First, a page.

In an effort to teach new things through writing, one could take a deep dive into research to find jargon of an era, or a similarly deep dive into translating Haitian-French poems.
In Week Six’s Chautauqua Writers’ Center reading, poet-in-residence Danielle Legros Georges and prose writer-in-residence Mary Kay Zuravleff will explore both topics at 3:30 p.m. Sunday in the Hall of Philosophy.
Georges will read from her recent poetry books, The Dear Remote Nearness of You, Ida Faubert — a translation of French poet Faubert’s work — and Maroon.
“I’ll be reading a few of (the translated poems) and maybe one of her original poems in French,” Georges said, “so audience members can hear the beautiful rhymes and rhythms of her work.”
As a Haitian émigré, Georges said she “wasn’t aware of the work of Haitian women.” She discovered Faubert’s work and was “really struck” by her level of craft and form.
“I took it upon myself to learn her work and then to translate it from French into English,” Georges said, “so students and scholars and those interested in Haitian women’s poetry, Caribbean women’s poetry (or) African diasporic women’s poetry could get access to her.”
When choosing what to read, Georges said she tries to pick poems that “might align with my audience in mind.” In contrast, Zuravleff chooses readings from her book, American Ending, to coincide with the geographical region.
“I often read from the very beginning so you can hear the voice,” Zuravleff said. “I don’t have to give much background or plot away. The book is set in Marianna, Pennsylvania, and ends in Erie, Pennsylvania, so when I get to Erie, I’ll want to read about some of the (things) that happened in Erie.”
American Ending is Zuravleff’s first work of historical fiction, and tells the story of a young girl, Yelena, growing up in a Russian immigrant family in the 1910s. In this story, boys quit grade school to work at the coal mines and girls are married off at age 14.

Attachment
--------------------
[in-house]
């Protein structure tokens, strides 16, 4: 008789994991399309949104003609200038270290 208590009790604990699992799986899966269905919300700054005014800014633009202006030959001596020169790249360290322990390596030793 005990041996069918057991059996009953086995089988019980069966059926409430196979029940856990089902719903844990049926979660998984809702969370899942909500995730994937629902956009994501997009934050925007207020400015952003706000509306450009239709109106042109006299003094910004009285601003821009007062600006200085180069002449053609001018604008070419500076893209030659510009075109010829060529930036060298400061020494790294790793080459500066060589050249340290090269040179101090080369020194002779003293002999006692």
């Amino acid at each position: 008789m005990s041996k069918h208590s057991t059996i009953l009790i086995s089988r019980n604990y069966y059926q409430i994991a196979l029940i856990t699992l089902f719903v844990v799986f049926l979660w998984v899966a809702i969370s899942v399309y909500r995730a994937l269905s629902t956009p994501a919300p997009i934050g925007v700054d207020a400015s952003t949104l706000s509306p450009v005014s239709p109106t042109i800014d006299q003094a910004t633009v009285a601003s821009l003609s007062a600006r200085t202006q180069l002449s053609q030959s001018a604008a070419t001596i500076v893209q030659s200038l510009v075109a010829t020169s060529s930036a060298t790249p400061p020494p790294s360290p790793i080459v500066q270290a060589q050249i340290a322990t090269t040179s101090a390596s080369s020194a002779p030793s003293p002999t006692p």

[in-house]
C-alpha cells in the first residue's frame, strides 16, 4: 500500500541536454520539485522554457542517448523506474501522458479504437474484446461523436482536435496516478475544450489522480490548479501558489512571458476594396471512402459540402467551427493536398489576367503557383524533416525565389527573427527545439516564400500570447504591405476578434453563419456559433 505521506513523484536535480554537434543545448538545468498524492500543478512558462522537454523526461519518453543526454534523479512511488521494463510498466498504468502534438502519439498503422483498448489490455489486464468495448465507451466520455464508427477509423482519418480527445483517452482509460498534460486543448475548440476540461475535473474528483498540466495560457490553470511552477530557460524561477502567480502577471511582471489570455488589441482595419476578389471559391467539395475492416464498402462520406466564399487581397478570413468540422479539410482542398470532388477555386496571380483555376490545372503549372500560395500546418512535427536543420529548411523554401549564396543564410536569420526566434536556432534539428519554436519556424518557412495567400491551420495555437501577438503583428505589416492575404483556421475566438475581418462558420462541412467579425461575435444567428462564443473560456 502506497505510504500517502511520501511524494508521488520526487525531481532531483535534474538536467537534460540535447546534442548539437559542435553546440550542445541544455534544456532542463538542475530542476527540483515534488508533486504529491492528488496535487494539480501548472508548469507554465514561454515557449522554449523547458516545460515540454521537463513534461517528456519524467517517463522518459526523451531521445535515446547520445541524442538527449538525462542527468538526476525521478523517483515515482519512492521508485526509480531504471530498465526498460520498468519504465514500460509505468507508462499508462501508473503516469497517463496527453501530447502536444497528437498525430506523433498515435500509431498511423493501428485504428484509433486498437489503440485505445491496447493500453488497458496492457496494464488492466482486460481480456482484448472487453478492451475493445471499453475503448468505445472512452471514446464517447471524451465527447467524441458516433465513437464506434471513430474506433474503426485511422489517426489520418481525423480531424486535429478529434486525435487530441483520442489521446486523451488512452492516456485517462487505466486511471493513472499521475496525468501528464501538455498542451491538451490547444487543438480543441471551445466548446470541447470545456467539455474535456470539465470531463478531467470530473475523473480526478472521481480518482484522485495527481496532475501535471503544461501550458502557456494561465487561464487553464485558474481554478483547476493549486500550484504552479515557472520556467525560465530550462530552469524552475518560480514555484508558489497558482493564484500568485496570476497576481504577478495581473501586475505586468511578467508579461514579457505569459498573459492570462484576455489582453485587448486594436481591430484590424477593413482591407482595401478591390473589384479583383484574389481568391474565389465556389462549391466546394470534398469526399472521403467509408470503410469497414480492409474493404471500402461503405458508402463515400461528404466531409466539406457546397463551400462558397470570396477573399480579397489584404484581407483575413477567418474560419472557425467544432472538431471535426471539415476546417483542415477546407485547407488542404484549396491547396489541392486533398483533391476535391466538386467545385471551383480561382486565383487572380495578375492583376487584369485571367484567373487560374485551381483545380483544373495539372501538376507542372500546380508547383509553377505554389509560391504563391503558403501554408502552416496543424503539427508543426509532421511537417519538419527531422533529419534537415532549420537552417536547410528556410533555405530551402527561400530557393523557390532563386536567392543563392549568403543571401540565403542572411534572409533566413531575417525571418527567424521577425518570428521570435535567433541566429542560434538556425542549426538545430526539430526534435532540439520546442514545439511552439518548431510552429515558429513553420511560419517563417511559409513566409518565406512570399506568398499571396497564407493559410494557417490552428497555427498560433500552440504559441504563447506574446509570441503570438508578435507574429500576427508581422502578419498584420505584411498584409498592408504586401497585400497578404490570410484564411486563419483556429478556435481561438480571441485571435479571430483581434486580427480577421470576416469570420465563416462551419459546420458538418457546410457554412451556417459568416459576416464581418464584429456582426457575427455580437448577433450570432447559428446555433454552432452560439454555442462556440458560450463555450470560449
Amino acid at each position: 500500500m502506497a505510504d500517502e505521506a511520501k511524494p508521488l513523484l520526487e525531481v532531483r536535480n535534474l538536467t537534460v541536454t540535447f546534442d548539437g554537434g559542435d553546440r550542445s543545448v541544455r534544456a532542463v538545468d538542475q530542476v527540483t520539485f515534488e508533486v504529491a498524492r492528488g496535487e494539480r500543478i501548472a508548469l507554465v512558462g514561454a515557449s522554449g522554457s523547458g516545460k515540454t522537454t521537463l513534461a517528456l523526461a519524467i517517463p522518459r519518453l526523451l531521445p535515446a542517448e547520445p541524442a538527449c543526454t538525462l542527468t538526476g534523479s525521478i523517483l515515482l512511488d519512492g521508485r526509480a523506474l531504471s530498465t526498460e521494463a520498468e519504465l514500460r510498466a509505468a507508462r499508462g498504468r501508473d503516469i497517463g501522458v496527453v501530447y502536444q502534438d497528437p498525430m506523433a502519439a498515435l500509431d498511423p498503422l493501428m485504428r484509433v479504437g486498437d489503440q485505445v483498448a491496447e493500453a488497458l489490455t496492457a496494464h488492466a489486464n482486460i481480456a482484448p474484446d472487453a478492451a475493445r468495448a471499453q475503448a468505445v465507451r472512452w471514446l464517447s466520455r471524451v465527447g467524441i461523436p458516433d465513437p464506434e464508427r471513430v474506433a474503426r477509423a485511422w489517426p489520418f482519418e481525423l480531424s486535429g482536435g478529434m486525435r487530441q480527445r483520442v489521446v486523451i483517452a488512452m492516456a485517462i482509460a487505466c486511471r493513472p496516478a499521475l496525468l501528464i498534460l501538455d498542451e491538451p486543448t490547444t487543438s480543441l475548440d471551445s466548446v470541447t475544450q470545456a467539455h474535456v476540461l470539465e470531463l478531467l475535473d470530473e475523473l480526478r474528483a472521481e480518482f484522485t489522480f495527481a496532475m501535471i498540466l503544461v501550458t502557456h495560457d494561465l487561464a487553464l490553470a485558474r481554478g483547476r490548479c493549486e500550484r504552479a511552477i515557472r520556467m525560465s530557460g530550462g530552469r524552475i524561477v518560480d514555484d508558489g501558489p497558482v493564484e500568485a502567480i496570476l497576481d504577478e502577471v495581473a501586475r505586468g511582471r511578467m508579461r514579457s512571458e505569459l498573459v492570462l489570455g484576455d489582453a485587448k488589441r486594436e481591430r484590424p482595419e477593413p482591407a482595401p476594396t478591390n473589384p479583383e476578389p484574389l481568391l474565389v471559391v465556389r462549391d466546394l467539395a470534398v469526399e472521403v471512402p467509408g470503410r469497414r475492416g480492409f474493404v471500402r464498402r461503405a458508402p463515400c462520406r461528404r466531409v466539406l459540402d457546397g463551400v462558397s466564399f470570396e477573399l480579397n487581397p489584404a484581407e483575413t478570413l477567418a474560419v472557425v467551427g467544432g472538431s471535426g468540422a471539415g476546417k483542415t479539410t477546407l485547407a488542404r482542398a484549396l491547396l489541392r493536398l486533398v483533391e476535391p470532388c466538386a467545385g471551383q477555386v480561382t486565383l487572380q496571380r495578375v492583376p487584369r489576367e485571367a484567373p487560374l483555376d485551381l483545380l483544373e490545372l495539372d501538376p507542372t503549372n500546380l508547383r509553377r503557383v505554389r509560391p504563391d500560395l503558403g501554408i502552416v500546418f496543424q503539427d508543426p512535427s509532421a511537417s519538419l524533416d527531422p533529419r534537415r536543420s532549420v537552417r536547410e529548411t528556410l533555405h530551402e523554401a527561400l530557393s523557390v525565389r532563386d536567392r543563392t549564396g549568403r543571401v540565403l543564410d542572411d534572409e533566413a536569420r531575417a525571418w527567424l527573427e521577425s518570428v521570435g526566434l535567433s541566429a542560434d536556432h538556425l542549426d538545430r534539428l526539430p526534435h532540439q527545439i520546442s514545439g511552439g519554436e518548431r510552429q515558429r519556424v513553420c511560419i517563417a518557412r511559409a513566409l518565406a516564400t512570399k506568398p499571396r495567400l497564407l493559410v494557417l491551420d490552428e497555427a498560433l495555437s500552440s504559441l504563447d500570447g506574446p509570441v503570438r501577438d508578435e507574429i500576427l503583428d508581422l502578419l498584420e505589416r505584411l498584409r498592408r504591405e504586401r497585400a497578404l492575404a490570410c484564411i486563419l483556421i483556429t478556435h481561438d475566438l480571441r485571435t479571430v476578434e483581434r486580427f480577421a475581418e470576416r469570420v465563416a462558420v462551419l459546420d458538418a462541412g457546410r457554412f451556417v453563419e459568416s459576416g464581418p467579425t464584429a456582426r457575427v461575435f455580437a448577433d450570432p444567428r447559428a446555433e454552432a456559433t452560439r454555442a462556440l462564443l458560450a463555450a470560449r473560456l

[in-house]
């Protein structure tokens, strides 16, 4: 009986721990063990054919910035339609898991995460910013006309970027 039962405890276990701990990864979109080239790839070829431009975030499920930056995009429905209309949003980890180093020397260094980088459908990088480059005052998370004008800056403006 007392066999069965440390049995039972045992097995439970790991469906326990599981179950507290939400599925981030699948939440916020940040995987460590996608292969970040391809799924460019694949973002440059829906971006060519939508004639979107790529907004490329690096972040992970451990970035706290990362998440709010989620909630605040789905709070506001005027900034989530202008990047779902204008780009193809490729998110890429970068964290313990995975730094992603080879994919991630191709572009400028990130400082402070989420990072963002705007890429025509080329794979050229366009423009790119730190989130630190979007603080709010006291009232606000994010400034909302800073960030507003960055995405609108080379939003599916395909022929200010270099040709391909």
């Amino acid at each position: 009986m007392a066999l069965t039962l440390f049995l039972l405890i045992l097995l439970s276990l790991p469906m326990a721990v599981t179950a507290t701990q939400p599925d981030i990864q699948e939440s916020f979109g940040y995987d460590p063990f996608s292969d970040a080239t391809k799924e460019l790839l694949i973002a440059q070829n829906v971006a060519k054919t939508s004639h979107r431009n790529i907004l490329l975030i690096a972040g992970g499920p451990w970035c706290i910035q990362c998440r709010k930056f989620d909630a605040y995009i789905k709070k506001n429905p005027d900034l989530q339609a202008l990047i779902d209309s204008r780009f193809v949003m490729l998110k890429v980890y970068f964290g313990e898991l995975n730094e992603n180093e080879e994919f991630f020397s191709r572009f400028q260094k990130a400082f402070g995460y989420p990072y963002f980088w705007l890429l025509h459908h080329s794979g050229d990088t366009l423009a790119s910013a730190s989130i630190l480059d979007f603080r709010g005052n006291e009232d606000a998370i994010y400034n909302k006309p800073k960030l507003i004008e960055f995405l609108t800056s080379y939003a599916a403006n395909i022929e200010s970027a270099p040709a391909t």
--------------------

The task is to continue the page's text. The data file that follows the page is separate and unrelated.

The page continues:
Both Georges and Zuravleff will host a weeklong workshop, as well as a lecture on Wednesday and Friday, respectively. Georges will speak as part of the African American Heritage House’s Chautauqua Speaker Series in the Hall of Philosophy instead of a Brown Bag. In Zuravleff’s workshop, “Write Your Book,” she will teach just that: Participants will learn in five two-hour sessions how to write each part of a novel.
“It’s like when people do exercises that (target) a specific spot,” Zuravleff said. “If I gave you a lecture about the middle of books, and then made you write for 20 minutes and listen to what other people write — all of a sudden, stuff happens.”
This gives attendees a “great incentive” to get back to writing with momentum, Zuravleff said.
Bouncing off this motivation, in Georges’ workshop “The Persona Poem,” participants will discover how to take their writing beyond simple assumptions.
“The persona poem as a form has roots in the dramatic monologue,” Georges said. “It privileges voice and it often presupposes an audience, so it’s a voice speaking to an audience.”
Participants will read some examples, ones she feels are “exceptional,” and learn how to engage these tools in their own poems.
In writing, Zuravleff said she has an “active imagination” and often starts with an “almost absurd premise.” In her latest book, Man Alive!, a pediatric psychopharmacologist is struck by lightning when all he wanted to do was barbecue.
“My inspiration (for Man Alive!) was, ‘How on Earth did they survive?’ ” she said. “But for writing, (my) inspiration is storytelling. I’m always trying to find the wonder in something.”